Virginia Film Festival 2005 Ends

By: Venton D. Blandin
By: Venton D. Blandin

October 30, 2005

It's a wrap for the Virginia Film Festival as film-makers close another
chapter of the annual event in Charlottesville.

While the film festival is in its 18th year, the 'Adrenaline Rush' is only
in its second. Still, it's the talk of Charlottesville as it sets the bar for amateur film makers.

What do you get when you take 10 film-makers and boundless creativity?

"This was really an amazing opportunity," said Kim Bonner, a film-maker.

"Insomnia. I've heard them say that, too," said Shea Sizemore, another
filmmaker.

Little sleep along with several cups of coffee makes the title 'Adrenaline Rush,' the perfect name.

"I slept maybe three hours every night," added Sizemore.

The annual Virginia Film Festival, currently in its 18th year, is known for
showcasing films and featuring guest speakers. However, the show-stopper is quickly becoming the 'Adrenaline Rush.'

"The word is out that it's a great thing to do, and a great way to learn," added Rita McClenny, or the Virginia Film Office.

Over the course of the festival's 72-hour run, filmmakers get the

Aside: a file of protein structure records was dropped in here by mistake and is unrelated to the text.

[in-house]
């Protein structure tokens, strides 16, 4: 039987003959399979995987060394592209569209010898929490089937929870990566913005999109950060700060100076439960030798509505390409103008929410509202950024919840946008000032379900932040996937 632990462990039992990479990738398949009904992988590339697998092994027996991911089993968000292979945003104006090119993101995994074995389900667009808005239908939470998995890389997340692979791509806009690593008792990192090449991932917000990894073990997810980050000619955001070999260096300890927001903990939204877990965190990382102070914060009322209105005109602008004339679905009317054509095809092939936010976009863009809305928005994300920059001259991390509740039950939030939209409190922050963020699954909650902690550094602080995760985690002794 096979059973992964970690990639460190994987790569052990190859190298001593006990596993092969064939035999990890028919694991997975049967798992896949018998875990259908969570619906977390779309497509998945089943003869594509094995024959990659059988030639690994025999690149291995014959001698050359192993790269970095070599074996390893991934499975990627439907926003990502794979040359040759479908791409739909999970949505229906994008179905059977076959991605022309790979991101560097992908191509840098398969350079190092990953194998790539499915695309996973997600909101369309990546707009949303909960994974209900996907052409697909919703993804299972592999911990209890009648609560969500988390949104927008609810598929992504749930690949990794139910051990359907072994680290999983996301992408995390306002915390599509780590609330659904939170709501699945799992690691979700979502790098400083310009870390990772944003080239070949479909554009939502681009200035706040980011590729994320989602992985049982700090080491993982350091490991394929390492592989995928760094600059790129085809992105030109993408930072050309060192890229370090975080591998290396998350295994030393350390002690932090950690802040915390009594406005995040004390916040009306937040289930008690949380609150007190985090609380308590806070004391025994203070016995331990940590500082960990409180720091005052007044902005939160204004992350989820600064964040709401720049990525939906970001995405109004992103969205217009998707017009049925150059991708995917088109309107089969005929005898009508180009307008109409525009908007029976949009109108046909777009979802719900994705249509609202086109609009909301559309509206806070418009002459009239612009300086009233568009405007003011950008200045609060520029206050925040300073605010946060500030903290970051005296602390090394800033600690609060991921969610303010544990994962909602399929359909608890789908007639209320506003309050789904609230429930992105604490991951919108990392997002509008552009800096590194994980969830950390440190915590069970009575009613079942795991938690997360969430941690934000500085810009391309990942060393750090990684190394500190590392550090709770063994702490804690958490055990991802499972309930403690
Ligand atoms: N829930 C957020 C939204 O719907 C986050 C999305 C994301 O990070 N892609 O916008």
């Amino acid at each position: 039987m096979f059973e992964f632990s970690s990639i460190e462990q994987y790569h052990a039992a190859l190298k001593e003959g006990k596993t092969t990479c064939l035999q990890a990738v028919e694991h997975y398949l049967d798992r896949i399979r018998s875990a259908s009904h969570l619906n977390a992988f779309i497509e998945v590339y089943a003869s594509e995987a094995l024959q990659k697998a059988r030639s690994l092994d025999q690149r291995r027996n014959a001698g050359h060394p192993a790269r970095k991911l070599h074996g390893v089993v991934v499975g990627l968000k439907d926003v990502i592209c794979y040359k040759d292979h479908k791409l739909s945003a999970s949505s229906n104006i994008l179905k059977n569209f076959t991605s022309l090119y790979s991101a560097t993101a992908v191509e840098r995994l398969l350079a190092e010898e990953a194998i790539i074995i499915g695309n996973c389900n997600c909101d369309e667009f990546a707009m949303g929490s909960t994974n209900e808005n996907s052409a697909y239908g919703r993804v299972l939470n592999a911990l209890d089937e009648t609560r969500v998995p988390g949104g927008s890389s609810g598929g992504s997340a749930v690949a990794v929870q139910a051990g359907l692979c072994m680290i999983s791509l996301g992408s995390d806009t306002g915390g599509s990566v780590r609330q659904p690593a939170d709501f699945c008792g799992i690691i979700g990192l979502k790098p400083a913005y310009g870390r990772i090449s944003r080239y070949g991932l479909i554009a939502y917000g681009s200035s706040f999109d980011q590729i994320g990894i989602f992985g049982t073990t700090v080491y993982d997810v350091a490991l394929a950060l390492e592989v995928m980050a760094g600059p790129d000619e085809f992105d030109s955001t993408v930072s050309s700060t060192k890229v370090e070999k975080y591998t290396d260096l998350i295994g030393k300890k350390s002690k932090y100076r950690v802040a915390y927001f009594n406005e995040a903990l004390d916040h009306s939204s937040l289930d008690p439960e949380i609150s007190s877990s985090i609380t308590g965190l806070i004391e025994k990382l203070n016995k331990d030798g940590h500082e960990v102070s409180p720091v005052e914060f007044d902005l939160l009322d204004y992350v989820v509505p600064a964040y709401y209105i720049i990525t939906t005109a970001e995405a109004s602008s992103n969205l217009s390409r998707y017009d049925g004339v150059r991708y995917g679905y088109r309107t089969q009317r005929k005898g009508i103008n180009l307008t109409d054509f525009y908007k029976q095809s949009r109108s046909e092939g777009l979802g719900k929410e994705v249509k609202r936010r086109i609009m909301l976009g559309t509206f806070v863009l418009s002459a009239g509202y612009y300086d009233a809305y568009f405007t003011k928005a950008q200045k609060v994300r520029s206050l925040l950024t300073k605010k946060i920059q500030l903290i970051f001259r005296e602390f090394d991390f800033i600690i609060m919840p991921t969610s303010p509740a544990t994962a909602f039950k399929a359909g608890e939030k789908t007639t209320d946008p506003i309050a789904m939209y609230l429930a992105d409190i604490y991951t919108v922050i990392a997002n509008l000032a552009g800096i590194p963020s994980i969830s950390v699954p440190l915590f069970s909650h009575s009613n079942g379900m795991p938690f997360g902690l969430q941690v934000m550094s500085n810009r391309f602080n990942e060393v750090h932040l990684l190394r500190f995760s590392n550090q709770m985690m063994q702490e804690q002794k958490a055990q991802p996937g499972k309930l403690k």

opportunity to create a short film to be judged by professionals. The work done at a rapid pace is a crash course in film making.

"It just gives them some real world experience of working under pressure, and in an intense environment to edit, write, produce, and screen a film in 72 hours," added McClenny.

The test may give filmmakers a rush of adrenaline, but it also gives a rush of knowledge.

"I learned what strategies are more important than others. I learned quicker techniques--ways to get fast locations and fast actors," added Sizemore.

Once the films are made, they're shown to those attending the last day of the festival, and it's more than just an ordinary experience.

"They know the ins and outs. They know what we've been through. I t was really cool to be able to, not only just make this film, but to have all this really good feedback," said Bonner.

In addition to the amateur filmmakers getting critiqued from professionals, they also face judging by the audience watching their film.

The winner chosen by the audience was a group from Charlottesville High School who created 'Sweet Dreams.' The filmmakers walked away with IPODS and gift certificates.


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